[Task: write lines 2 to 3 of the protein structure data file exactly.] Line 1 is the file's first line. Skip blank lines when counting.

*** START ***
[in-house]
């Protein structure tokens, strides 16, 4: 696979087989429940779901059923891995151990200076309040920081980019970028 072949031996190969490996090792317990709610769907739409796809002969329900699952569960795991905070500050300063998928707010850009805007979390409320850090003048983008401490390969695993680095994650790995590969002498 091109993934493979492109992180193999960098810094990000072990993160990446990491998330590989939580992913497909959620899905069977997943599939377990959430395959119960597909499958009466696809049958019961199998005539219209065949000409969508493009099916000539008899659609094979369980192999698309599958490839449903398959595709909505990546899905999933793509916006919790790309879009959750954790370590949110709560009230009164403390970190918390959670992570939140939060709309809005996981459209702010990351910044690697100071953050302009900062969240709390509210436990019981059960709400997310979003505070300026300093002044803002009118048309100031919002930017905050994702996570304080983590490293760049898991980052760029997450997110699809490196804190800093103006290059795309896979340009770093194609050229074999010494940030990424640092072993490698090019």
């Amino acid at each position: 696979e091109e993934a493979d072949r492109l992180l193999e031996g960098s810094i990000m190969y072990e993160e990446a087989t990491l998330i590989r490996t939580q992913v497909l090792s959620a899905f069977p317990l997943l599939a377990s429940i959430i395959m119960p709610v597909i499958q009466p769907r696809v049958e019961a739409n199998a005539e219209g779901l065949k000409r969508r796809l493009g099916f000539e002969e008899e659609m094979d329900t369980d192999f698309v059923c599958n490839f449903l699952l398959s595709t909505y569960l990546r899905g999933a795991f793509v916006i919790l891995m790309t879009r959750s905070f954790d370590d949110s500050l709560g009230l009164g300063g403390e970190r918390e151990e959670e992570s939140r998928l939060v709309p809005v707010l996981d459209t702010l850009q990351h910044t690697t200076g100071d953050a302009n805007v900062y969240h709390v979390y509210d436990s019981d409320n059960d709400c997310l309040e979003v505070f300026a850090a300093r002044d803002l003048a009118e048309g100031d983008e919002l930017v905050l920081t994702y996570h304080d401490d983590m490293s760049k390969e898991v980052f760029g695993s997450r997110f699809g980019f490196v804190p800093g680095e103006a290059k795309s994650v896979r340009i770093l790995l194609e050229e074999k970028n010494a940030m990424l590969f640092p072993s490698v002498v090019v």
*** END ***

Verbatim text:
């Protein structure tokens, strides 16, 4: 696979087989429940779901059923891995151990200076309040920081980019970028 072949031996190969490996090792317990709610769907739409796809002969329900699952569960795991905070500050300063998928707010850009805007979390409320850090003048983008401490390969695993680095994650790995590969002498 091109993934493979492109992180193999960098810094990000072990993160990446990491998330590989939580992913497909959620899905069977997943599939377990959430395959119960597909499958009466696809049958019961199998005539219209065949000409969508493009099916000539008899659609094979369980192999698309599958490839449903398959595709909505990546899905999933793509916006919790790309879009959750954790370590949110709560009230009164403390970190918390959670992570939140939060709309809005996981459209702010990351910044690697100071953050302009900062969240709390509210436990019981059960709400997310979003505070300026300093002044803002009118048309100031919002930017905050994702996570304080983590490293760049898991980052760029997450997110699809490196804190800093103006290059795309896979340009770093194609050229074999010494940030990424640092072993490698090019």
């Amino acid at each position: 696979e091109e993934a493979d072949r492109l992180l193999e031996g960098s810094i990000m190969y072990e993160e990446a087989t990491l998330i590989r490996t939580q992913v497909l090792s959620a899905f069977p317990l997943l599939a377990s429940i959430i395959m119960p709610v597909i499958q009466p769907r696809v049958e019961a739409n199998a005539e219209g779901l065949k000409r969508r796809l493009g099916f000539e002969e008899e659609m094979d329900t369980d192999f698309v059923c599958n490839f449903l699952l398959s595709t909505y569960l990546r899905g999933a795991f793509v916006i919790l891995m790309t879009r959750s905070f954790d370590d949110s500050l709560g009230l009164g300063g403390e970190r918390e151990e959670e992570s939140r998928l939060v709309p809005v707010l996981d459209t702010l850009q990351h910044t690697t200076g100071d953050a302009n805007v900062y969240h709390v979390y509210d436990s019981d409320n059960d709400c997310l309040e979003v505070f300026a850090a300093r002044d803002l003048a009118e048309g100031d983008e919002l930017v905050l920081t994702y996570h304080d401490d983590m490293s760049k390969e898991v980052f760029g695993s997450r997110f699809g980019f490196v804190p800093g680095e103006a290059k795309s994650v896979r340009i770093l790995l194609e050229e074999k970028n010494a940030m990424l590969f640092p072993s490698v002498v090019v």